No Reluctance to release 'Fundamentalist' film

Associated Press
FILE - This April 21, 2013 photo shows actor Kiefer Sutherland at the premiere of "The Reluctant Fundamentalist" during the 2013 Tribeca Film Festival in New York. Sutherland, known for his terrorist-hunting role on “24,” says the attacks of Sept. 11 had a profound effect on him, but he focused on the great loss in this country. He says the new film shows how the attacks had a “ripple effect” that resulted in “the things I had the most: racism, prejudice, ignorance, fear.”  (Photo by Dario Cantatore/Invision/AP, file )
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FILE - This April 21, 2013 photo shows actor Kiefer Sutherland at the premiere of "The Reluctant Fundamentalist" during the 2013 Tribeca Film Festival in New York. Sutherland, known for his terrorist-hunting role on “24,” says the attacks of Sept. 11 had a profound effect on him, but he focused on the great loss in this country. He says the new film shows how the attacks had a “ripple effect” that resulted in “the things I had the most: racism, prejudice, ignorance, fear.” (Photo by Dario Cantatore/Invision/AP, file )

NEW YORK (AP) — Instead of being concerned about the release of "The Reluctant Fundamentalist" so soon after last week's Boston Marathon bombings, the cast says the film presents an opportunity for understanding.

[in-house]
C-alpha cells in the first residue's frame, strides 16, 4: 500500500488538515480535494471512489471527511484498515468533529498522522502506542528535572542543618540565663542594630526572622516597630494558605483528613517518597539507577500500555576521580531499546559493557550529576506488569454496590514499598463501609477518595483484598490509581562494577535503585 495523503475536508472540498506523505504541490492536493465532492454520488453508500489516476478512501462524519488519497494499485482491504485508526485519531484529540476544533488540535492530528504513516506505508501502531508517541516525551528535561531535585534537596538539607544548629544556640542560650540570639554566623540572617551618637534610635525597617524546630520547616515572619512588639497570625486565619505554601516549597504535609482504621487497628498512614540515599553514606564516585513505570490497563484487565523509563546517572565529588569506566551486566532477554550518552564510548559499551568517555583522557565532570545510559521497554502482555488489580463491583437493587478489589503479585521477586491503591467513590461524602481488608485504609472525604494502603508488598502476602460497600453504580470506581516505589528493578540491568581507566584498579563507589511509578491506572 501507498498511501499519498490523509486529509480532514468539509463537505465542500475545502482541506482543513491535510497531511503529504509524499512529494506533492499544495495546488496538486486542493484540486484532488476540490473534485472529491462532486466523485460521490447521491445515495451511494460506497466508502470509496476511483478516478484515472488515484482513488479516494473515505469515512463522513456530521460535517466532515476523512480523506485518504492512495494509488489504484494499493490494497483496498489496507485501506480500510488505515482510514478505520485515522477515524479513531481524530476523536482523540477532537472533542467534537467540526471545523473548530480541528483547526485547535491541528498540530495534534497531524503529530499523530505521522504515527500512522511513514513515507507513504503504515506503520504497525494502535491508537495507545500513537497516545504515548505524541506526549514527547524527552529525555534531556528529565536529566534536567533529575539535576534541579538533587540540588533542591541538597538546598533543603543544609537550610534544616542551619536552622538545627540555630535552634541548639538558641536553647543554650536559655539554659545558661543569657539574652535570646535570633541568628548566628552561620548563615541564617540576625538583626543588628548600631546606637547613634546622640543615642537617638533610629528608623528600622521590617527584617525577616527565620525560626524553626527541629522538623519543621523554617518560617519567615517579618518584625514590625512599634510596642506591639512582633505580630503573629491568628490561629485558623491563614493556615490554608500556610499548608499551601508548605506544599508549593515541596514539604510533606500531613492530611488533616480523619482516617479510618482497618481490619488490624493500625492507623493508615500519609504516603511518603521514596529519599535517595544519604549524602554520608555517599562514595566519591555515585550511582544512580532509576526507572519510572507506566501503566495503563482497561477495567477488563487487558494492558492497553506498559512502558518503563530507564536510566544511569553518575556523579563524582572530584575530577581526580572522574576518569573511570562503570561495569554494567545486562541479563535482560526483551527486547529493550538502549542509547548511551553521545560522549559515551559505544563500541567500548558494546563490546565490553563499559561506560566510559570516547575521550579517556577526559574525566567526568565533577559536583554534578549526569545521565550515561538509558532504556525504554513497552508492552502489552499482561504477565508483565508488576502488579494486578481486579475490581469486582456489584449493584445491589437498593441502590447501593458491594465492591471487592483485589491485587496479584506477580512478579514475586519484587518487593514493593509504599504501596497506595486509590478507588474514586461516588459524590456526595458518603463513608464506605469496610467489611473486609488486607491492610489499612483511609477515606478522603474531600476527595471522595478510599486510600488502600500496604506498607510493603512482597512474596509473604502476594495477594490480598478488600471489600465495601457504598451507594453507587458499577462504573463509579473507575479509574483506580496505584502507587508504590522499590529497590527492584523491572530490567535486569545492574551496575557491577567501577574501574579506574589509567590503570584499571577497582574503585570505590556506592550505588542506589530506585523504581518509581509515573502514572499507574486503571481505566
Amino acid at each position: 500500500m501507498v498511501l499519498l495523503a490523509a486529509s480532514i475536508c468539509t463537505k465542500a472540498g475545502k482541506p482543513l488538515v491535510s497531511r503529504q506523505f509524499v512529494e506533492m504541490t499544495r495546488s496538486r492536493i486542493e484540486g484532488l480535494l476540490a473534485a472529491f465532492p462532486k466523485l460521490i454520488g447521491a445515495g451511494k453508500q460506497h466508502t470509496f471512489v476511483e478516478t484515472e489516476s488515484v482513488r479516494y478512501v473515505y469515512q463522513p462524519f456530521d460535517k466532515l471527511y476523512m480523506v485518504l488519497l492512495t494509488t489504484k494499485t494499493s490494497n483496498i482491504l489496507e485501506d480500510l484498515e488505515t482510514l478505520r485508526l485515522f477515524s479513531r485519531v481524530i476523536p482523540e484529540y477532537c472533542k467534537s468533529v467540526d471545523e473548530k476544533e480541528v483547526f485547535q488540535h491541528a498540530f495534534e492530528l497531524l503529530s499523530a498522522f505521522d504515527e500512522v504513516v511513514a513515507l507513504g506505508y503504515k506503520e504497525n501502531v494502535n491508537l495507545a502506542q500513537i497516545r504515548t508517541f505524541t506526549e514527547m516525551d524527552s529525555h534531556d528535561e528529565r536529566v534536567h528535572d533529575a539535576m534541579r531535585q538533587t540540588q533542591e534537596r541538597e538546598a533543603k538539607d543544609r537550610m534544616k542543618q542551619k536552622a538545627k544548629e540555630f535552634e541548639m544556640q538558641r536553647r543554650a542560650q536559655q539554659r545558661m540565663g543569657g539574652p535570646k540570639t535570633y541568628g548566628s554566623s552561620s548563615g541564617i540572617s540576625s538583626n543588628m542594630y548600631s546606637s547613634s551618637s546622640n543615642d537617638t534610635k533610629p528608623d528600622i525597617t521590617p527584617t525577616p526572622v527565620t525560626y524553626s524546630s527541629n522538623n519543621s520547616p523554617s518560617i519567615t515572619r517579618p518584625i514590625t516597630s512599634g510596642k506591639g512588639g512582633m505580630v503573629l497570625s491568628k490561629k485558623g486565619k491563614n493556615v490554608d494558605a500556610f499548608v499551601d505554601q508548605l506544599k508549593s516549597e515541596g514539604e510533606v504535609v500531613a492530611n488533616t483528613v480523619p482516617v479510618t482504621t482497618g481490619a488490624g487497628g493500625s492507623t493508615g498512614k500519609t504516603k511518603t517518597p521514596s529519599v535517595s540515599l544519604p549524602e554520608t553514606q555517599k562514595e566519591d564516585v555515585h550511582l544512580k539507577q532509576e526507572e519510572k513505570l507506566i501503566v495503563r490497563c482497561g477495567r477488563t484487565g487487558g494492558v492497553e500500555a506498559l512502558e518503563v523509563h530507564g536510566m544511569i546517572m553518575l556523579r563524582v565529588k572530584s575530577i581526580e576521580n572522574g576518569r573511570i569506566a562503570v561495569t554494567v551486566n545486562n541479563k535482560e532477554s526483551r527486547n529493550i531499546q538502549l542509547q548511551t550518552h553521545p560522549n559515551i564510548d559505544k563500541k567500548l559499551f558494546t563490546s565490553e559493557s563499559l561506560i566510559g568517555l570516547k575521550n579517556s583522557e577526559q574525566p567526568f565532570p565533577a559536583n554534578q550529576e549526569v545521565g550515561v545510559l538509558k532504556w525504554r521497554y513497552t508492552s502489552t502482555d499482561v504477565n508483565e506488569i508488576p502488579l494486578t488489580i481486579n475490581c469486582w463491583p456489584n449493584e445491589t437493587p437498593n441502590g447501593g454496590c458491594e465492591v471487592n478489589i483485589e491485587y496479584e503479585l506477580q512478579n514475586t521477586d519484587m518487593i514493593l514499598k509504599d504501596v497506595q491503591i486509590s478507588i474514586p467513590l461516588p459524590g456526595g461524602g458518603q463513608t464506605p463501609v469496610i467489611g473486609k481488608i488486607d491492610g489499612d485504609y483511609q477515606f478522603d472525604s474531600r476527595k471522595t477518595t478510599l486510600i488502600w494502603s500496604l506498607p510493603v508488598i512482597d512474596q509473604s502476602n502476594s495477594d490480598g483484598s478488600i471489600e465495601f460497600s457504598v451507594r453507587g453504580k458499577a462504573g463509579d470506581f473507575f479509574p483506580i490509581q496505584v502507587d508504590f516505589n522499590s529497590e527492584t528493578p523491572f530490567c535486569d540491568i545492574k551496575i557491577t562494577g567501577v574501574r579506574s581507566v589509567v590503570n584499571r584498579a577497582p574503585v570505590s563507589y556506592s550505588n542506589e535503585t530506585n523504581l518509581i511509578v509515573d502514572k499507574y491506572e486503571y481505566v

Kiefer Sutherland, known for his terrorist-hunting role on "24," says the attacks of Sept. 11 had a profound effect on him, but he focused on the great loss in this country. He says the new film shows how the attacks had a "ripple effect" that resulted in "the things I hate the most: racism, prejudice, ignorance, fear."

"The script took a look at it from that perspective and I hadn't and I was embarrassed that I hadn't thought about it," he says.

Director Mira Nair adapted "The Reluctant Fundamentalist," also starring Liev Schreiber and Kate Hudson, from the bestselling novel of the same name. It's the tale of a Pakistani man named Changez, played by Riz Ahmed, who returns home after his American dream is crushed following the 9/11 attacks and is now suspected of involvement in the kidnapping of an American in Lahore.

Nair said she saw the film as "a chance to make a modern tale about a young Pakistani who dreams of America but also as a dialogue between America and Pakistan" and an opportunity to erase misunderstanding.

"We are riddled with Islamophobia, we are riddled with xenophobia in many, many ways" she said, adding that she wanted to create "a bridge between two worlds that I know and I love and desperately need to understand each other."

Ahmed said he thinks the recent events have created "an appetite for people to see a film like this."

Nair calls last week's events tragic, but added that "it's another reminder how the suffering that is global, that you see every day in other places in the world, has now become local."

She says what her film does is examine the "mutual suspicion" between cultures and strips it away to show that "we are not so different."

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